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Re: Complete Dinosaur Mamenchisaur question

>>I just received The Complete Dinosaur today, and noted that the 
>>Sauropods chapter features several depictions of Mamenchisaurus 
>>holding its neck up. I understood that the evidence that M. held its 
>>neck straight out is quite strong. I haven't read the book yet, of 
>>course, but am curious to see if the neck posture of M. is 
>There is only one *Mamenchisaurus* illustration (Greg Paul's) in that 
>book. The other dinosaur in similar position was *Euhelopus* (the less 
>compelte illustration), Mamenchi's direct ancestor. A study recently, 
>about 1995/6, had structural engineers study *Mamemchi- saurus'* neck 
>see how far it could bend when it had 4 meter long cervical struts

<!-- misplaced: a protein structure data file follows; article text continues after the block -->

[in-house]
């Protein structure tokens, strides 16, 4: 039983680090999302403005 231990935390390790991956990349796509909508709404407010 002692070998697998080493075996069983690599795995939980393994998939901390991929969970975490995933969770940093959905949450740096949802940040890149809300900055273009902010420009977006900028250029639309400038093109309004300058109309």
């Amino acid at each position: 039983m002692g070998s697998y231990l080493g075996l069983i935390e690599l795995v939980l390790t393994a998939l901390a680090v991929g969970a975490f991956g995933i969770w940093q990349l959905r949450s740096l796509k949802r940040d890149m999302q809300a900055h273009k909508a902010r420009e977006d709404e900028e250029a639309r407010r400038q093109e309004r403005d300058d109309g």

>locking its neck nearly strait. This study, which I believe was on the 
>show NOVA, showed that the neck could bend a total of about 20° to the 
>side, and nearly vertical at the base of the neck, while the individual 
>bones could only flex the neck upward to about 10°, much less than in 
>any other sauropod. I may have some of the refs wrong, but I'm pretty 
>sure this is correct. *Euhelopus*, via the article in _Discover_ (Nov, 
>1997), the much-discussed one that mentioned tail-whips by Mhyrvold, 
>could side-to-side flex his neck to a much greater degree, almost 
>touching his ribs with his nose. The verticle flex was not mentioned, 
>and neither was the tilt at the base, so I wouldn't really know that 
>without seeing the fossils themselves.

      As for the name of the show, it was _ Hunting the Dragon _. 

>And speaking of which, has anyone seen "The Relic"? It features in the 
>museum a sauropod skeleton that appears to be *Euhelopus* to me.
      Interesting. The museum where they filmed that was the Field 
Museum of Natural History in Chicago and the sauropod you see there is 
their Brachiosaurus. Interesting that you came to that conclusion given 
the differences seen in the two animals ( elongate vs. short cervical 
ribs, number of cervicals, forelimb proportions,etc.)  


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